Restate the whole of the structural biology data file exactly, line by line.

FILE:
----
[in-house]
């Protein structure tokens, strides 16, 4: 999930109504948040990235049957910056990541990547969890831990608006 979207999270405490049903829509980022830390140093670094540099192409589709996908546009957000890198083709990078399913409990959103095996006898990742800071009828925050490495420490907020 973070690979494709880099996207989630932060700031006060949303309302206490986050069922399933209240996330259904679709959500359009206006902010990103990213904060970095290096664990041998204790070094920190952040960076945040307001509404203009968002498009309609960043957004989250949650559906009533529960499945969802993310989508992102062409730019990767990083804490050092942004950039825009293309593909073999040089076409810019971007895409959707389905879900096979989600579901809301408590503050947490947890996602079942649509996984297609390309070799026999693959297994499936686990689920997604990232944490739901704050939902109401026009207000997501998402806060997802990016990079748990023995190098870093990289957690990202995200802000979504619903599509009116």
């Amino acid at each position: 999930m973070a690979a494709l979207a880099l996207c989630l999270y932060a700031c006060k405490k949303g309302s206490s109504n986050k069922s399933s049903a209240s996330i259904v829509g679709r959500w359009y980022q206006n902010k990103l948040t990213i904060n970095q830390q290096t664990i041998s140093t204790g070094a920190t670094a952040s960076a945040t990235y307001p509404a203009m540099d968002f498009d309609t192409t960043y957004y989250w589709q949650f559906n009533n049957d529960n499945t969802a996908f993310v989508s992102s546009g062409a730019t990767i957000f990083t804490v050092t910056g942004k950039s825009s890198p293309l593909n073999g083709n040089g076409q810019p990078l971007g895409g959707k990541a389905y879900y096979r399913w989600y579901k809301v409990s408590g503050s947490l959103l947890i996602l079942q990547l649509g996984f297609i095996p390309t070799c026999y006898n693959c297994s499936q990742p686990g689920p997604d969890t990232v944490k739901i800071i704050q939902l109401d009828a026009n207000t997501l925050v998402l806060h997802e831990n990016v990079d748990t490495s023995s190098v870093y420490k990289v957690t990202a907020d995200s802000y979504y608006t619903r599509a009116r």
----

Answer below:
[in-house]
């Protein structure tokens, strides 16, 4: 999930109504948040990235049957910056990541990547969890831990608006 979207999270405490049903829509980022830390140093670094540099192409589709996908546009957000890198083709990078399913409990959103095996006898990742800071009828925050490495420490907020 973070690979494709880099996207989630932060700031006060949303309302206490986050069922399933209240996330259904679709959500359009206006902010990103990213904060970095290096664990041998204790070094920190952040960076945040307001509404203009968002498009309609960043957004989250949650559906009533529960499945969802993310989508992102062409730019990767990083804490050092942004950039825009293309593909073999040089076409810019971007895409959707389905879900096979989600579901809301408590503050947490947890996602079942649509996984297609390309070799026999693959297994499936686990689920997604990232944490739901704050939902109401026009207000997501998402806060997802990016990079748990023995190098870093990289957690990202995200802000979504619903599509009116």
């Amino acid at each position: 999930m973070a690979a494709l979207a880099l996207c989630l999270y932060a700031c006060k405490k949303g309302s206490s109504n986050k069922s399933s049903a209240s996330i259904v829509g679709r959500w359009y980022q206006n902010k990103l948040t990213i904060n970095q830390q290096t664990i041998s140093t204790g070094a920190t670094a952040s960076a945040t990235y307001p509404a203009m540099d968002f498009d309609t192409t960043y957004y989250w589709q949650f559906n009533n049957d529960n499945t969802a996908f993310v989508s992102s546009g062409a730019t990767i957000f990083t804490v050092t910056g942004k950039s825009s890198p293309l593909n073999g083709n040089g076409q810019p990078l971007g895409g959707k990541a389905y879900y096979r399913w989600y579901k809301v409990s408590g503050s947490l959103l947890i996602l079942q990547l649509g996984f297609i095996p390309t070799c026999y006898n693959c297994s499936q990742p686990g689920p997604d969890t990232v944490k739901i800071i704050q939902l109401d009828a026009n207000t997501l925050v998402l806060h997802e831990n990016v990079d748990t490495s023995s190098v870093y420490k990289v957690t990202a907020d995200s802000y979504y608006t619903r599509a009116r």